Diabetes Self-Management Blog

Last Monday, I went to my first meditation class. For years, I have heard that meditation reduces stress, increases energy, and improves focus. It might also open the doors to spiritual growth. I’m finally giving it a try.

Perhaps I was inspired by Scott Coulter’s article about living in the moment, on this site last week. So I found a class on Meetup.com. That’s a great site — you just type in the kind of activity or group you’re looking for, and there’s a good chance you will find it not too far away. You have to pay to start your own group, but finding a group and joining it is free.

The class I joined is called Lighten Up Meditation. It’s meditating to music. Surprisingly, it’s not soft, gauzy New Age music. They use rhythmic, up-tempo Celtic music.

The energetic music surprised me, but Lisa, our teacher, explained that meditation is not for relaxing. It’s for focusing. The music reminds you to focus.

Lisa had us focus on one of two places in our bodies. First was the heart (fourth) chakra, which I gather is in the center of the chest. We did that for ten minutes, twice. Then she had us focus on the third eye (sixth) chakra, which is one finger width above the center of the eyebrows.

I don’t know anything about chakras, but Wikipedia says they are “centers of life force… Chakras correspond to…major [connecting points] of arteries, veins and nerves.” They seem sort of like the meridians in acupuncture, points and pathways through which our life energy is supposed to flow.

Unlike most kinds of meditation, in the type used in this class you don’t focus on your breathing, just on the chakra points. I’m not sure if the fourth and sixth chakras are supposed to have special benefits, or if they are just something to focus on. Perhaps I’ll find out more at the next class.

The day after class, I started a practice of meditating 15–20 minutes a day to Celtic music. I’m terrible at it. That’s why I’ve never stayed with it before. My thoughts just pour in. I turn them off for one or two breaths, and then they come right back.

I asked some friends and family about their experience with meditation, and they all said the same things. They tried for a while and gave up because they couldn’t keep the thoughts at bay for more than a few seconds.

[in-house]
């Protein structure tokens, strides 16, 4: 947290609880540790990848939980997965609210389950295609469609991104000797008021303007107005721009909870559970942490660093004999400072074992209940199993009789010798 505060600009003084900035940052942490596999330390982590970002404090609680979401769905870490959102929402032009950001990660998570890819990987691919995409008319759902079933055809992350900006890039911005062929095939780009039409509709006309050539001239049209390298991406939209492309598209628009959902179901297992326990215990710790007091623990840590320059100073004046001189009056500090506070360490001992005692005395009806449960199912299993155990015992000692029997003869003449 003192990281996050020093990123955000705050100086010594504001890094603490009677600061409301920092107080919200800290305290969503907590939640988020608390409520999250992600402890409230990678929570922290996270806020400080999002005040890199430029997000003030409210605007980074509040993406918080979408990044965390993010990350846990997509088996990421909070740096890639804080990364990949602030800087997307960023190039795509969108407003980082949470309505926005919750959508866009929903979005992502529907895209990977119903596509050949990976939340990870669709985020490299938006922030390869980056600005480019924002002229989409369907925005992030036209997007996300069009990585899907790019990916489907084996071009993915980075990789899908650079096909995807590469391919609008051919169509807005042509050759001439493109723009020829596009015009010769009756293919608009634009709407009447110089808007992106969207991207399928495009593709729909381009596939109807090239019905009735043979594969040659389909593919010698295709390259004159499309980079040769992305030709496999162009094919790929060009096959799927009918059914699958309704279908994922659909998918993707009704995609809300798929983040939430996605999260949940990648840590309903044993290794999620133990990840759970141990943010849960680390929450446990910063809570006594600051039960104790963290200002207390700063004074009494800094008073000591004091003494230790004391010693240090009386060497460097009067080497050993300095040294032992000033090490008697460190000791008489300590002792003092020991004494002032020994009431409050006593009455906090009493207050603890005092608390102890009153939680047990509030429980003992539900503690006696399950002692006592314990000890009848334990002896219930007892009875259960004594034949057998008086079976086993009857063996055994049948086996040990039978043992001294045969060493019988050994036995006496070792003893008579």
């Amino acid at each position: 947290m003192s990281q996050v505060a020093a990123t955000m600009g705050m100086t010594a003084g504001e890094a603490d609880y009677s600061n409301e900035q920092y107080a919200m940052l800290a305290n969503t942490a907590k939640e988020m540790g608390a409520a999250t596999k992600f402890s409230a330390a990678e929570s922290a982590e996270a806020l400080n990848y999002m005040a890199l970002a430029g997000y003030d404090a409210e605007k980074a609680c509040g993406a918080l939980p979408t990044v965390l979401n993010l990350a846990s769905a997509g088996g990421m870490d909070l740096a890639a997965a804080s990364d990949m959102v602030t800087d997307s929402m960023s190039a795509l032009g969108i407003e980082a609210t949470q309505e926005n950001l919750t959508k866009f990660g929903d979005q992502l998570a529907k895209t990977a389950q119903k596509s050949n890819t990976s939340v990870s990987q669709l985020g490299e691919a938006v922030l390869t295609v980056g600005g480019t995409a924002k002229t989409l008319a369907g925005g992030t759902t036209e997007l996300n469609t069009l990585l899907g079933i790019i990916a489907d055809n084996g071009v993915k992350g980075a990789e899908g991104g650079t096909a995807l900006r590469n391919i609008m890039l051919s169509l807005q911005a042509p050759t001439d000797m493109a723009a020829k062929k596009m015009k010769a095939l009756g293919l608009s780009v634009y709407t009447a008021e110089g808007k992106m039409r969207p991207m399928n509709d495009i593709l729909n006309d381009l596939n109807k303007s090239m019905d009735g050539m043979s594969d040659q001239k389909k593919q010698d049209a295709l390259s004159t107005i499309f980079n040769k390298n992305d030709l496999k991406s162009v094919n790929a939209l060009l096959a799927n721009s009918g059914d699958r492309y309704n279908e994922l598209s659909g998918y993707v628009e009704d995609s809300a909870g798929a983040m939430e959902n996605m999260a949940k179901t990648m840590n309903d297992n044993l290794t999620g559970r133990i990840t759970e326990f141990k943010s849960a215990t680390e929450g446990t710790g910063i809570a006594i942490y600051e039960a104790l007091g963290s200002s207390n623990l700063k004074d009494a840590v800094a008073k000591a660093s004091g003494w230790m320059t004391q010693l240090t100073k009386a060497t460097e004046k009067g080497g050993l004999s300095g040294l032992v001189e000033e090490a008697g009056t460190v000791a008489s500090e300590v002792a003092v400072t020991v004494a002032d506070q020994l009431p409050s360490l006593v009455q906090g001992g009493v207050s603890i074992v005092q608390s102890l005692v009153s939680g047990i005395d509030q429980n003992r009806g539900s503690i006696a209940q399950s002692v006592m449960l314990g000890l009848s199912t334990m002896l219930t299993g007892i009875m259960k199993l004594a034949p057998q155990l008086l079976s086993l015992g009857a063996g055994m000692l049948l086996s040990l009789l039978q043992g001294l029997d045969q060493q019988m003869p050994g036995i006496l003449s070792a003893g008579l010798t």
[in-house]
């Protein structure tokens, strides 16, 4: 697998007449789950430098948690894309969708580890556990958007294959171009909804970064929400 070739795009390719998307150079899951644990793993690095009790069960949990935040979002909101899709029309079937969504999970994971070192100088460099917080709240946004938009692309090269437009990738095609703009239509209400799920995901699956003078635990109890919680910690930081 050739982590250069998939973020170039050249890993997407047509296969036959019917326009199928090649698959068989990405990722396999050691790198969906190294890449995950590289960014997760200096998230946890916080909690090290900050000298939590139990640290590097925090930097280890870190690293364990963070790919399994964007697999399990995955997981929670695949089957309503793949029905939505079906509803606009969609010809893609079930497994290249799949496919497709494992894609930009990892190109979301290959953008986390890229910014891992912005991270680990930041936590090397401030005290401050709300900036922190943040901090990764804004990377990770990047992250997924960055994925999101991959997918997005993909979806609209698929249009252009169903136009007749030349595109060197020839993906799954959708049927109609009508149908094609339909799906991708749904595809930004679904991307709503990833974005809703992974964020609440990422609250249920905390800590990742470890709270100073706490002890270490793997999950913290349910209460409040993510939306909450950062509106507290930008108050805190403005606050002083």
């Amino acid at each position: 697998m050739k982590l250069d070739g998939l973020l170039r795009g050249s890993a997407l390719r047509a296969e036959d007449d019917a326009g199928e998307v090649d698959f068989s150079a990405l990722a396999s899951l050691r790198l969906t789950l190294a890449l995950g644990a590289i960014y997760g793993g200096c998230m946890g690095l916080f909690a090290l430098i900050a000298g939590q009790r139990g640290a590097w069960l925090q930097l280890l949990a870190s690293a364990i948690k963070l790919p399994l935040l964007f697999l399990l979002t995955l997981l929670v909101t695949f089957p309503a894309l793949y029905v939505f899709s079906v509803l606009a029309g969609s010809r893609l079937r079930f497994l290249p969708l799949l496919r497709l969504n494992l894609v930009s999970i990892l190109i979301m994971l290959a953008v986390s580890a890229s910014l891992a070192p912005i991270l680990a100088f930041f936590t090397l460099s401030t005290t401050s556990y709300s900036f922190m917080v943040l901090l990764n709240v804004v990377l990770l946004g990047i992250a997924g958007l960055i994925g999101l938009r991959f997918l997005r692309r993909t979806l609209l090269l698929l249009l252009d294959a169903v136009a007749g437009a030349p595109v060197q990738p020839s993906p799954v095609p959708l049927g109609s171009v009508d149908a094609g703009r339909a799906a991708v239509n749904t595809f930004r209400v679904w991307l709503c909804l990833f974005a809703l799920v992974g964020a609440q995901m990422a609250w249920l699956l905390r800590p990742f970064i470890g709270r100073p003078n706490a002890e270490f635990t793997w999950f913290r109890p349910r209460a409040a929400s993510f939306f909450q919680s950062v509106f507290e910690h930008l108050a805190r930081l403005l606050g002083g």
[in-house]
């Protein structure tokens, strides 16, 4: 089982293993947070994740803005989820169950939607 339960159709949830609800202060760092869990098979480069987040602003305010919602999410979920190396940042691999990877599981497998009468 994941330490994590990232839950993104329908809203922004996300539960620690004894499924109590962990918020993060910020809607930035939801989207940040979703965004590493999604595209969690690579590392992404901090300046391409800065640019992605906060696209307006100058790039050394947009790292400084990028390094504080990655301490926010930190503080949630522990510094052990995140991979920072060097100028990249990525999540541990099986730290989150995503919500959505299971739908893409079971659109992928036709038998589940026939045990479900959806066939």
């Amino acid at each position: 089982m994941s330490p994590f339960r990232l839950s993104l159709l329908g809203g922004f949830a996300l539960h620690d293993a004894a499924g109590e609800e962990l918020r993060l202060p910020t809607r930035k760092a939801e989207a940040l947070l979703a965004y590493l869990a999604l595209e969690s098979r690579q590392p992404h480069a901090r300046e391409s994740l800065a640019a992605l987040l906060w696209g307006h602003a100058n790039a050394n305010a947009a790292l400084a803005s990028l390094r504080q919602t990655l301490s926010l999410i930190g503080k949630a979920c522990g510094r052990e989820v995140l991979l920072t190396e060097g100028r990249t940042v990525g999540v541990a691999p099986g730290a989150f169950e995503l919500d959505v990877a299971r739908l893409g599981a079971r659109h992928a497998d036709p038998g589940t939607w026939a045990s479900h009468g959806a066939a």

But Lisa says that is totally normal. She says I just have to keep practicing. Very gradually, the thoughts will start to take longer breaks. When thoughts do come, it gets easier to let them go. Over time, you can get into deeper and deeper states. When the thoughts (brain chatter) fade, we can focus on other, more healing things.

I sense that this is possible. A few times this week, I was able to sense the world opening up as I focused on my heart, even though the periods only lasted a few seconds. And I must say I felt more relaxed afterward.

Lisa has been meditating for 25 years. She says it has changed her life profoundly, so much so that she teaches these classes for free and even gave out free CDs of meditation music. She says it has brought her to states of ecstasy, joy, and peace, and has brought huge amounts of love into her life.

That’s the kind of thing I was looking for when I came. I’ve become aware lately of people who seem to be able to visit heaven on a regular basis. Some have written books about it, like Jill Bolte Taylor’s My Stroke of Insight and Eben Alexander’s Proof of Heaven. They got there through brain damage. Now they can visit regularly through meditation or something like it. I’d like to visit, too.

Even if I never get to heaven, there are proven health benefits to meditation. This Huffington Post article reports,

Studies show that meditation is associated with improvement in a variety of psychological areas, including stress, anxiety, addiction, depression, eating disorders and cognitive function, among others. There’s also research to suggest that meditation can reduce blood pressure, pain response, [and] stress hormone levels.

Many hospitals around the world now teach a meditation form called Mindfulness-Based Stress Reduction, because it benefits so many conditions. For 20 minutes a day, even if you can’t achieve Nirvana, it seems like it’s worthwhile.

I’ve committed to giving it one year of daily practice. I would appreciate any advice or experience you can share about meditating. Thanks.

My new book, cowritten with Jim Healthy, is out. Diabetes Heroes is about ordinary people reversing their Type 2 diabetes. A lot of inspiring stories like the ones we read here all the time, although the book features people who followed the diet outlined in Stefan Ripich’s 30 Day Diabetes Cure. It’s pretty much the same things our readers do.

You can see a very moving video interview with one of the “heroes” here. The video also tells you how to get a free copy of the book.


  1. Keep trying David. Since you’re using upbeat music try focusing on the tempo of the music instead of a specific physical point. Concentrate on the sound, anticipate and “think” the sounds in your head -almost like a chant. This will provide the focus you desire and help keep out random thoughts (which are sound based) by replacing them with self-chosen sounds, ones designed to lift your mood and lighten your spirit -something we Celts are very accomplished at.

    Posted by Joe |

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